Article: Stock Option!: How Indian startups are using ESOPs in talent war

Benefits & Rewards

Stock Option!: How Indian startups are using ESOPs in talent war

Offering ESOPs to employees beyond leadership has become widespread, and is primarily driven by the need to attract and retain top talent in relatively young businesses, especially in startups or tech companies, by making them stakeholders.
Stock Option!: How Indian startups are using ESOPs in talent war

Employee stock ownership plans (ESOPs) have emerged as the latest tool to attract and retain talent  across all levels of employees with an increasing number of startups offering this option and announcing buybacks in the recent past.

Indian companies have spent close to Rs 2,500-3,000 crores a year to buyback ESOPs during the pandemic.

Industry experts say offering ESOPs to employees beyond leadership is primarily driven by the need to attract and retain top talent in relatively young businesses, especially in startups or tech companies.

“An ESOP buyback is also used to acknowledge and reward employees for their efforts, especially for companies that saw unprecedented growth during the Covid-19 pandemic. As most millennial and Gen Z employees are inclined towards faster growth and success in their careers, these companies become attractive employers when compared to their competitors,” says PS Viswanath, MD & CEO, Randstad India.

“Employee-ownership programmes have played a very critical role in young companies and stock options allow the employers to reward the employee for taking the risk of joining a budding company,” he adds.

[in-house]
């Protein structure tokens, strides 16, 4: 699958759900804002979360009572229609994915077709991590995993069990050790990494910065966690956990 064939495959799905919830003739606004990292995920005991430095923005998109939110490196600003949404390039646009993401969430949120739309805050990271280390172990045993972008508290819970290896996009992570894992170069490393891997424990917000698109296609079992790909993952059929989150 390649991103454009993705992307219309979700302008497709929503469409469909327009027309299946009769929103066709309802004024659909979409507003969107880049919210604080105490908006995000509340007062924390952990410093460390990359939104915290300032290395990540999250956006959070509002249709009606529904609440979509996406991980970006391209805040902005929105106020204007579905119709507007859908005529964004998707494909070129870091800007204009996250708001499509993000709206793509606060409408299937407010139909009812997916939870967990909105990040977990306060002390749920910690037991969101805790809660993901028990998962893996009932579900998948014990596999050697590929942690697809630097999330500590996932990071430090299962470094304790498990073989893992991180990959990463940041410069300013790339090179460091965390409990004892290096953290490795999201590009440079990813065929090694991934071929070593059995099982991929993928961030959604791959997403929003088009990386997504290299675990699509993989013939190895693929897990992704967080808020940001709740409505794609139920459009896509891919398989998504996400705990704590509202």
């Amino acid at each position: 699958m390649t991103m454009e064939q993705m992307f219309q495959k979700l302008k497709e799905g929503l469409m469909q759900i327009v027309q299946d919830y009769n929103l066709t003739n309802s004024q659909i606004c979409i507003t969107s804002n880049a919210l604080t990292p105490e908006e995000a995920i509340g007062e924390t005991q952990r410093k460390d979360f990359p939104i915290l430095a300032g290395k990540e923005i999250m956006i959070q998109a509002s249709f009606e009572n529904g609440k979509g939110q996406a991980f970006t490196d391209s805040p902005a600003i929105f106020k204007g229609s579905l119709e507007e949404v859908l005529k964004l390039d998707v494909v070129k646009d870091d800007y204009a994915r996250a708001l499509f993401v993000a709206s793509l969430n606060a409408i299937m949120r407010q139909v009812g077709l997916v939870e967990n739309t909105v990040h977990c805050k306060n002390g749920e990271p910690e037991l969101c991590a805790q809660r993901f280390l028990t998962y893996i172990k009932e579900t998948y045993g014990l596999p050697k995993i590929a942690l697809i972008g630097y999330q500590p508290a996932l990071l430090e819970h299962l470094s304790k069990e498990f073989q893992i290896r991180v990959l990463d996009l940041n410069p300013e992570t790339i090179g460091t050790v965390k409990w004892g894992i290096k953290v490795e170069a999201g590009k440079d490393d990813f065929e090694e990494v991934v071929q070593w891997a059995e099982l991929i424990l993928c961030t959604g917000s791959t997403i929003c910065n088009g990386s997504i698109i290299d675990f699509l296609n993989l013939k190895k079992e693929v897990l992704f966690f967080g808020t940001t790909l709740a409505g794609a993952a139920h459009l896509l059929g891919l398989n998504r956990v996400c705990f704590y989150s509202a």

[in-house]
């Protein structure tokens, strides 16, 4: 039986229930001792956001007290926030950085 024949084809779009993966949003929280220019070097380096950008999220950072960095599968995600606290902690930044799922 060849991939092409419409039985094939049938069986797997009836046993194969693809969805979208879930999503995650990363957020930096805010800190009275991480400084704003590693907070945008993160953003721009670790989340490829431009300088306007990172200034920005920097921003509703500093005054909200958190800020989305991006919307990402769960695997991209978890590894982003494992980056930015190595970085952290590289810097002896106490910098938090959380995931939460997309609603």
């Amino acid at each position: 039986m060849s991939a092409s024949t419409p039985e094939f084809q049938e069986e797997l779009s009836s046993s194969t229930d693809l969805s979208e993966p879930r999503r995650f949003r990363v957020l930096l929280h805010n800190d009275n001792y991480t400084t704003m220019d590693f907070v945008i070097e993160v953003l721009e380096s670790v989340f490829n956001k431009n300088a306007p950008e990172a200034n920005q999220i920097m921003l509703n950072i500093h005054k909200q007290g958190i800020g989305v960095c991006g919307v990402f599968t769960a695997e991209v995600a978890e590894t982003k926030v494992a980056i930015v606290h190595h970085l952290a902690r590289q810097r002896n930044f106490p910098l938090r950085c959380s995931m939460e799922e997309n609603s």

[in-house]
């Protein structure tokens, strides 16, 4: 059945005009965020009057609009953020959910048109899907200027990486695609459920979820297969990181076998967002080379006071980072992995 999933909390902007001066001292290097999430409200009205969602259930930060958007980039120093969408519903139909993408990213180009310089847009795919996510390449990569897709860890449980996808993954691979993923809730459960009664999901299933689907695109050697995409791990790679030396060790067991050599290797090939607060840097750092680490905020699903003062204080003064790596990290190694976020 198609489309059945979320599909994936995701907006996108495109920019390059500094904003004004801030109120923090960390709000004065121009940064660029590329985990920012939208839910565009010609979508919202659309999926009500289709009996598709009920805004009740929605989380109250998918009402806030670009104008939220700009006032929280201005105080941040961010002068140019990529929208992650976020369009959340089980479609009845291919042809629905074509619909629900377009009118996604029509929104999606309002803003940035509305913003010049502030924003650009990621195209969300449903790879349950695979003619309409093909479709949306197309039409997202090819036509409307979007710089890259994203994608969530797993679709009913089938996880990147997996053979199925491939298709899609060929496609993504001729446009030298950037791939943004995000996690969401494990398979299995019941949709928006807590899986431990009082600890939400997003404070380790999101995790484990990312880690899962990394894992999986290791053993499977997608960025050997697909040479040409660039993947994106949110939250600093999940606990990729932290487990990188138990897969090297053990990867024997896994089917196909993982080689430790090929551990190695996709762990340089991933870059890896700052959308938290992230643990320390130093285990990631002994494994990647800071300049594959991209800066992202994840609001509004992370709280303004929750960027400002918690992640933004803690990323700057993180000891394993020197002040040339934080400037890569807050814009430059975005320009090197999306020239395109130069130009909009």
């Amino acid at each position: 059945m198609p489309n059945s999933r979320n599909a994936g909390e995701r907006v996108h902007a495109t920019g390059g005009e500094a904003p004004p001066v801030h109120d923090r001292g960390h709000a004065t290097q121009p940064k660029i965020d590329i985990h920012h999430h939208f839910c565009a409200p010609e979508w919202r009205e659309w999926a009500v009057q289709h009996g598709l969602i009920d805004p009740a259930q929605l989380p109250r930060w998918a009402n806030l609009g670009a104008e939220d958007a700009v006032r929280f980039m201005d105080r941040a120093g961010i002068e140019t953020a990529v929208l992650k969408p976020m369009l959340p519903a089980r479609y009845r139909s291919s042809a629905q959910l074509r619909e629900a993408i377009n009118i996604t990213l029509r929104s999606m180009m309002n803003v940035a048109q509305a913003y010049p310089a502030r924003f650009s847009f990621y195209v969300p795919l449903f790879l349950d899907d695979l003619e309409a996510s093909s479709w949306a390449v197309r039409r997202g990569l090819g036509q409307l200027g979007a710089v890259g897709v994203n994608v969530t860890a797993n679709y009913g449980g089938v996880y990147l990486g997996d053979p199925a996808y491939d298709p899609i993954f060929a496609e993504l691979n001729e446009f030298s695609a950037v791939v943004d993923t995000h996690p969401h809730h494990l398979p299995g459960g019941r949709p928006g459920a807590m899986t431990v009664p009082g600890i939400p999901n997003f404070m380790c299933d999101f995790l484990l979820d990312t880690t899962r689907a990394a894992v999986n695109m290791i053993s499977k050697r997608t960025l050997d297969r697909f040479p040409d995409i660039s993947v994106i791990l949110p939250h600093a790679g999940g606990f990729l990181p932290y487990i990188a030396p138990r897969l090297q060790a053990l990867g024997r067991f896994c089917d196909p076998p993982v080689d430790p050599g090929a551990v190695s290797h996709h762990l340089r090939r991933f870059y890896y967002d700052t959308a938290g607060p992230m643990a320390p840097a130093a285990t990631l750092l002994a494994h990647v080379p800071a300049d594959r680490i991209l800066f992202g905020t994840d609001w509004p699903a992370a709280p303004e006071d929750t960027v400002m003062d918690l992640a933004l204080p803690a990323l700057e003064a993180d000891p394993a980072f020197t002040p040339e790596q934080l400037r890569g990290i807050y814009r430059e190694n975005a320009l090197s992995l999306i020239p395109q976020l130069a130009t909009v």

As startups enjoy stimulus benefits from the government and funding from large companies, these employers can use stock options to make the job offers competitive and also to provide an opportunity to the employee to participate in the future success of the company.

Viswanath  says this keeps employees invested in the growth of an organisation that they can also reap benefits from. “This practice is gaining extreme popularity in India with employees now preferring a compensation structure with a larger ESOP (around 30-50 per cent) shares instead of the cash component. As a result, the employee’s wealth creation opportunity increases manifold, thereby boosting his/her productivity. This is a win-win situation as employers can then make these employees key stakeholders of the organisation and also lock in a long-term retention plan of top talent,” he adds.

ESOPs helps drive ownership among employees

Vivek Gulati, Co-Founder & COO, Grip, a digital platform for new-age investments, finds ESOP one of the most effective strategies to reward and retain employees.

“It is the best way to tell employees that they have made valuable contributions to a company's growth. It also reflects the company’s intention to invest heavily in their employees and help them grow with the company.  ESOP has 3 important roles: to create long-term wealth for employees, reward employees and make them part owners of the company, and lastly, helping a company retain employees in the long term,” he says.               

Gulati says as part of the retention strategy itself, they think that creating liquidity events from time to time gives all employees a transparent knowledge of the wealth they are creating and appreciate the growth of the company in a smaller time frame.

Grip successfully facilitated its first ESOP buyback within just 18 months of inception and saw a fantastic response from employees, with most eligible employees opting to stay invested in the company.